The Blue Dahlia [1946]

I last saw this more than a few years ago; I think while I was still at high school. It didn’t make the same kind of impression on me that other classic films at the time did. I still remember vividly my first viewing of The Maltese Falcon obviously, but also Casablanca, The Trouble With Harry, Chinatown, The Thin Man, The Third Man, Once Upon A Time In The West and others. In my charitable moods, I like to think that’s because there was something tangible about the characters and situations. It may not be hardboiled, but the Thin Man has plenty of charm. It may be a little stilted, but the wonderfully macabre The Trouble With Harry is constantly intriguing. It may not ultimately make sense but The Big Sleep has unbeatable chemistry and every single scene sparkles.

For whatever reason, The Blue Dahlia (and probably others that do not occur to me now) did not make much of an impression. And this time around too, I was barely able to keep the thread and characters in my mind while the film unfolded. It’s not that I disliked it – I recently disliked Kiss Me Deadly, but I still had no problem paying attention to it. I wasn’t as impressed by Criss, Cross as I was led to think I should have been – but I didn’t find myself wandering off to think about something else while it was going on.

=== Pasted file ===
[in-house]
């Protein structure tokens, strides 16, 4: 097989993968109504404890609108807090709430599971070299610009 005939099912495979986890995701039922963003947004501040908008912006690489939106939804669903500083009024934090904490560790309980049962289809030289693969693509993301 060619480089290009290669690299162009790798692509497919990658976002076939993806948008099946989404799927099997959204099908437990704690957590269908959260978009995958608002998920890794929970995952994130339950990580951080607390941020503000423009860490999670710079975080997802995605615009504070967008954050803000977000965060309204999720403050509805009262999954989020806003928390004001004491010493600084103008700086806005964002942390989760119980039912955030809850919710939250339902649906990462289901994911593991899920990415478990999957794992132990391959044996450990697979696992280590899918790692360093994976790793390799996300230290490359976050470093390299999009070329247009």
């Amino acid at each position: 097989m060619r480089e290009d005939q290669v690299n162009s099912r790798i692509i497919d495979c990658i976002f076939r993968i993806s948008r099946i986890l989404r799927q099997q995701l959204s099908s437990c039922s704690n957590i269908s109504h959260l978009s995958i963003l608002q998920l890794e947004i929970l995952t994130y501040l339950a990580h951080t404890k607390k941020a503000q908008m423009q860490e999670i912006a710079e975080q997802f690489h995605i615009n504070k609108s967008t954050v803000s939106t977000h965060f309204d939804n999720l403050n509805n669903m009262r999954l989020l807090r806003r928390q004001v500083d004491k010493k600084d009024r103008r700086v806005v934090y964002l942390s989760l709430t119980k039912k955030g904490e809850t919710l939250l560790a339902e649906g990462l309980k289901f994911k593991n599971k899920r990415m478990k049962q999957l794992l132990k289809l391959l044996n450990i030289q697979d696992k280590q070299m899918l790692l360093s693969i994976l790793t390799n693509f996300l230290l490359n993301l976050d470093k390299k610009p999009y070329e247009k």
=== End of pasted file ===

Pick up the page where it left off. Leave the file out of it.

Is it wrong to describe a hard-boiled classic as fatally innocuous? I think that if I could make just one suggestion it’s that the film needed more hysterics. It’s plot is fundamentally driven by hysterical actions – the loss of control in the face of emotion – and all of the actors are so self-consciously self-possessed that none of that comes off. Really, the only actor who can hold his head high is Howard da Silva, for the single genuine-looking emotional reaction in the whole film.

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